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Can a Flood of Nominees Plug the Holes in the D.C. Circuit?

By Robyn Hagan Cain on April 10, 2013 | Last updated on March 21, 2019

Politico proclaims that there’s a “showdown on the D.C. Circuit.” The Washington Post editorial board calls it the “Republicans’ D.C. Circuit barricade.”

After four years of unfilled vacancies on the nation’s so-called second-highest court, the media is finally giving this confirmation crisis the Pay-Per-View boxing-worthy buzz it deserves.

In case you don’t follow the federal judicial vacancies like we do, there are four spots to be filled on the D.C. Circuit Court of Appeals. One of those spots — Chief Justice John Roberts former seat — has been empty since 2005. That’s what we obsessive-court-watchers refer to as “not good.”

What's worse is that it's been years since the Senate last confirmed a judge for the D.C. Circuit bench. The Senate has yet to confirm one of President Obama's nominees for the court. Last month, after lingering more than two years in nomination limbo, New York attorney Caitlin Halligan asked the president to withdraw her nomination to the court.

But, like the Rebel Alliance, the appellate court may have a new hope. Deputy Solicitor General and D.C. Circuit nominee Sri Srinivasan actually got a hearing before the Senate Judiciary Committee on Wednesday. And, considering that liberals and conservatives alike praise Srinivasan, he could eventually win the honor of being Obama's first confirmed nominee to the circuit.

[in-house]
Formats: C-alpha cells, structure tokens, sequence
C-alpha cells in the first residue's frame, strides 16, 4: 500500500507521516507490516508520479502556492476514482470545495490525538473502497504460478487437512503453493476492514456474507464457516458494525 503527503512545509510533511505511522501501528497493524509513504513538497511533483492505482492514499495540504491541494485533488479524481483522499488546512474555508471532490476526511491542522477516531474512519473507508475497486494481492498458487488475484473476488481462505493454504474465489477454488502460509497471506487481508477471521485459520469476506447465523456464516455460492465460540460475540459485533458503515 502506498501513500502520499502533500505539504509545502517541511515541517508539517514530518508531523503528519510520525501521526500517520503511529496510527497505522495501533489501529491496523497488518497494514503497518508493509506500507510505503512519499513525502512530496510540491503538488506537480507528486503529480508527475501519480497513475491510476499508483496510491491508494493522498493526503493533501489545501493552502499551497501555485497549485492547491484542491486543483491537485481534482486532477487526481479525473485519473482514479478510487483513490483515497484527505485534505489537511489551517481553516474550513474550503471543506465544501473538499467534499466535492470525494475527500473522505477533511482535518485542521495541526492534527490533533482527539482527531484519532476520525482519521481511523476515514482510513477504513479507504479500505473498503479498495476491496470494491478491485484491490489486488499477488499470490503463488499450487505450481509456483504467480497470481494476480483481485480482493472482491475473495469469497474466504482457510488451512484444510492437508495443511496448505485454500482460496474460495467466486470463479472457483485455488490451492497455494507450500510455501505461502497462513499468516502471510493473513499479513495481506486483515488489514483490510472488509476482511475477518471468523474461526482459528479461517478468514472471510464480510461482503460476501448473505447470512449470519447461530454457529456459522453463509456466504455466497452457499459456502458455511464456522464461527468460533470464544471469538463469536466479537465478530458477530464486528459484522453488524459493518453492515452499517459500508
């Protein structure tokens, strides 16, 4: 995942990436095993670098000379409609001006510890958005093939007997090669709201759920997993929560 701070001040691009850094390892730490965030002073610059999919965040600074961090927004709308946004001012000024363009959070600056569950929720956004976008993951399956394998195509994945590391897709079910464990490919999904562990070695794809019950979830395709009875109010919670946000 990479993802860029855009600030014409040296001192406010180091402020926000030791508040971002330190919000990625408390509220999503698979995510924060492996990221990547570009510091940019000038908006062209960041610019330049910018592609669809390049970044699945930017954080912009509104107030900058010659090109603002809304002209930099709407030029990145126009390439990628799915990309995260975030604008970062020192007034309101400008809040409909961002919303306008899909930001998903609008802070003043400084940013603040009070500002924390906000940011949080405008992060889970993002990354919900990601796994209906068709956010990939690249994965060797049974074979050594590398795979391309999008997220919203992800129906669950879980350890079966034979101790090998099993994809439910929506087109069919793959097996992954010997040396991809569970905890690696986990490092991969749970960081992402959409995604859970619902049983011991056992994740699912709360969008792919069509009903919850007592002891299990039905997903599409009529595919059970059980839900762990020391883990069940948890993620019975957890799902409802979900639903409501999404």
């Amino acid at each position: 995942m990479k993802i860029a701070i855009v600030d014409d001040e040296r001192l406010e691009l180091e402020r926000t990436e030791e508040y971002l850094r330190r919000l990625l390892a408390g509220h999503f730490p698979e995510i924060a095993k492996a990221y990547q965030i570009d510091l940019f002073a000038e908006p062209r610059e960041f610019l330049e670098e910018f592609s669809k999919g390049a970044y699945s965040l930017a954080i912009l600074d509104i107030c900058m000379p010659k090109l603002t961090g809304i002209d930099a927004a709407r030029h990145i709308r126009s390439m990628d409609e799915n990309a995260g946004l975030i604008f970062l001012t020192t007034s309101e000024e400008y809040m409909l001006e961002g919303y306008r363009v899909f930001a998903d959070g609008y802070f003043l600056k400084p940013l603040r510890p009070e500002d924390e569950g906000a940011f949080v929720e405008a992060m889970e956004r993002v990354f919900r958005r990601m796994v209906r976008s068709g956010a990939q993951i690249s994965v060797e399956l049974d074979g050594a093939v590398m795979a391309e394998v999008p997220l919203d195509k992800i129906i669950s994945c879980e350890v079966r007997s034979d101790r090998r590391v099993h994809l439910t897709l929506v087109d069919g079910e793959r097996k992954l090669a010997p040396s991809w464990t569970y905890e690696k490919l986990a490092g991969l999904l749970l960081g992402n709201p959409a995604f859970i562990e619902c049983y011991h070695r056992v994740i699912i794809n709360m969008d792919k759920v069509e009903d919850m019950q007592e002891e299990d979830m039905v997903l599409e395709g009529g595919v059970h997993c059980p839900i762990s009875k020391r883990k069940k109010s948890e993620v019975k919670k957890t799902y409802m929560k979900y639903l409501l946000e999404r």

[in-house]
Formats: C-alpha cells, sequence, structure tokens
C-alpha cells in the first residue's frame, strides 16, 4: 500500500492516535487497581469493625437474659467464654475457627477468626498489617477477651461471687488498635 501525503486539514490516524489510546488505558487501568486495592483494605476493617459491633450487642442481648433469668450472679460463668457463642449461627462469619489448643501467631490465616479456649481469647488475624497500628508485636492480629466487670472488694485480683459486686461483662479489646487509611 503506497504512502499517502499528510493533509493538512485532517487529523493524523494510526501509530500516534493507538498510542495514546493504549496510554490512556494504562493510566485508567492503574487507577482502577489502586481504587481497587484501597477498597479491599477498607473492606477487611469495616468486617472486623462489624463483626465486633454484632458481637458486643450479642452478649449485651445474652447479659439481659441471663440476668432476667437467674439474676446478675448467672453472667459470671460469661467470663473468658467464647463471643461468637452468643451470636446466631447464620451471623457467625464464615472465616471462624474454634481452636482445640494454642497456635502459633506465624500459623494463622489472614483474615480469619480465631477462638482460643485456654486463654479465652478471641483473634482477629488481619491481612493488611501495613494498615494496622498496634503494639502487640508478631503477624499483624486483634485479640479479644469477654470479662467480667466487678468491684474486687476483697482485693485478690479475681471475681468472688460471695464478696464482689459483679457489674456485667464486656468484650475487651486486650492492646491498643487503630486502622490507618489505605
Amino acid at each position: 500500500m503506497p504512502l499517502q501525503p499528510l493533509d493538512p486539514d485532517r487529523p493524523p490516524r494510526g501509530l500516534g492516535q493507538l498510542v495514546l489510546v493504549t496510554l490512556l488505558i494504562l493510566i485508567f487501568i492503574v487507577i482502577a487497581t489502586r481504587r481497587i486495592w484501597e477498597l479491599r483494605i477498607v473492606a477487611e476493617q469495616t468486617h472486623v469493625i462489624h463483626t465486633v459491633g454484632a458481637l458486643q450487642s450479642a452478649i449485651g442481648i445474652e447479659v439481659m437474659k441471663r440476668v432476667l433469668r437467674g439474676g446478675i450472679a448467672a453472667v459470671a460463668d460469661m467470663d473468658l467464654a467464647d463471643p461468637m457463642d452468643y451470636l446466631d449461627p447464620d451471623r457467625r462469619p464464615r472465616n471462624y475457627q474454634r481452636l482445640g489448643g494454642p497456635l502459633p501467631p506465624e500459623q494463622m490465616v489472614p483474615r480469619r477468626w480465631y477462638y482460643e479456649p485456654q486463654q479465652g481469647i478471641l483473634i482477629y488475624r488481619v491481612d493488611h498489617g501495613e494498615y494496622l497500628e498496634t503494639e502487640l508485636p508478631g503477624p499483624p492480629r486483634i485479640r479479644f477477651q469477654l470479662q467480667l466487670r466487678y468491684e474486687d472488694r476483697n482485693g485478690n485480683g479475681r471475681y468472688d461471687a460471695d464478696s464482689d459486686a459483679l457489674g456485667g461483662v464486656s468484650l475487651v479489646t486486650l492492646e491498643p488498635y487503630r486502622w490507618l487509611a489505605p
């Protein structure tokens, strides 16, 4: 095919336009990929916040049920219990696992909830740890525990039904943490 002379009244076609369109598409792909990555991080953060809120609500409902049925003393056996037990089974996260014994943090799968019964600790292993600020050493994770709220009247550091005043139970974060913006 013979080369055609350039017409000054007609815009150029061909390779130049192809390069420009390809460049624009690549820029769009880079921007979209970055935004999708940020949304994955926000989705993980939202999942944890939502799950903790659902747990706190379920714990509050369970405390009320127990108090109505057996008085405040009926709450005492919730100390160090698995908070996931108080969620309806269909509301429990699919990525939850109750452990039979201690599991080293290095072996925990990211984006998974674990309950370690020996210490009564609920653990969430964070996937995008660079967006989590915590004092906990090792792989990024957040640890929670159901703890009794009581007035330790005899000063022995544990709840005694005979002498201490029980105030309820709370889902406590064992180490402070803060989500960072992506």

That, of course, still leaves us with three vacancies.

UC Irvine Law Dean Erwin Chemerinsky writes with Yale Law student Sam Kleiner at Politico:

After the hearings, Obama needs to make nominations for the remaining three vacancies. Bush was successful with his nominations because he put forward a number of judges at once and actively pressed for their confirmation. He might not get all of them confirmed but Obama shouldn't start with nominations for only half of the vacancies on the court.

Maybe that's the solution: Flood the Senate with options and hope that some of the nominees trickle through confirmation to plug the holes in the court.

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